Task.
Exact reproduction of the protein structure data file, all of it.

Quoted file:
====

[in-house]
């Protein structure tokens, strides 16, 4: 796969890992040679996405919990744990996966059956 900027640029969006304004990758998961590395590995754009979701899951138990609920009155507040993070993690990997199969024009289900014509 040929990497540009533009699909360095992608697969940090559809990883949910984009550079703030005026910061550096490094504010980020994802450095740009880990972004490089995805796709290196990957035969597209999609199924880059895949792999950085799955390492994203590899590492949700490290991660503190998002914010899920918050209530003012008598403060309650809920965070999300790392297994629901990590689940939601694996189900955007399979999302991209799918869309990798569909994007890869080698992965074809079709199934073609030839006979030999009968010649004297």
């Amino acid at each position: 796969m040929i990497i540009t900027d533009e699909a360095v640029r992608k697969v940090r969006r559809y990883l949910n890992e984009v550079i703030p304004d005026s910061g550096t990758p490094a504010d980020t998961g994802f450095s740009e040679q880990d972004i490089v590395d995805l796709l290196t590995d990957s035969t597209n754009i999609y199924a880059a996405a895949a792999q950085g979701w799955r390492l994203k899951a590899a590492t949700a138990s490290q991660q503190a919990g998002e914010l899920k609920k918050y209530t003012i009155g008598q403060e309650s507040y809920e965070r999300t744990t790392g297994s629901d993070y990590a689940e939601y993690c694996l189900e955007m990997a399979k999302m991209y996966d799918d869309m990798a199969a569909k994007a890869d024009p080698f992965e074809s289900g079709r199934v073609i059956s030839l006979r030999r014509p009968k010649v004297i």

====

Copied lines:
[in-house]
């Protein structure tokens, strides 16, 4: 796969890992040679996405919990744990996966059956 900027640029969006304004990758998961590395590995754009979701899951138990609920009155507040993070993690990997199969024009289900014509 040929990497540009533009699909360095992608697969940090559809990883949910984009550079703030005026910061550096490094504010980020994802450095740009880990972004490089995805796709290196990957035969597209999609199924880059895949792999950085799955390492994203590899590492949700490290991660503190998002914010899920918050209530003012008598403060309650809920965070999300790392297994629901990590689940939601694996189900955007399979999302991209799918869309990798569909994007890869080698992965074809079709199934073609030839006979030999009968010649004297």
């Amino acid at each position: 796969m040929i990497i540009t900027d533009e699909a360095v640029r992608k697969v940090r969006r559809y990883l949910n890992e984009v550079i703030p304004d005026s910061g550096t990758p490094a504010d980020t998961g994802f450095s740009e040679q880990d972004i490089v590395d995805l796709l290196t590995d990957s035969t597209n754009i999609y199924a880059a996405a895949a792999q950085g979701w799955r390492l994203k899951a590899a590492t949700a138990s490290q991660q503190a919990g998002e914010l899920k609920k918050y209530t003012i009155g008598q403060e309650s507040y809920e965070r999300t744990t790392g297994s629901d993070y990590a689940e939601y993690c694996l189900e955007m990997a399979k999302m991209y996966d799918d869309m990798a199969a569909k994007a890869d024009p080698f992965e074809s289900g079709r199934v073609i059956s030839l006979r030999r014509p009968k010649v004297i």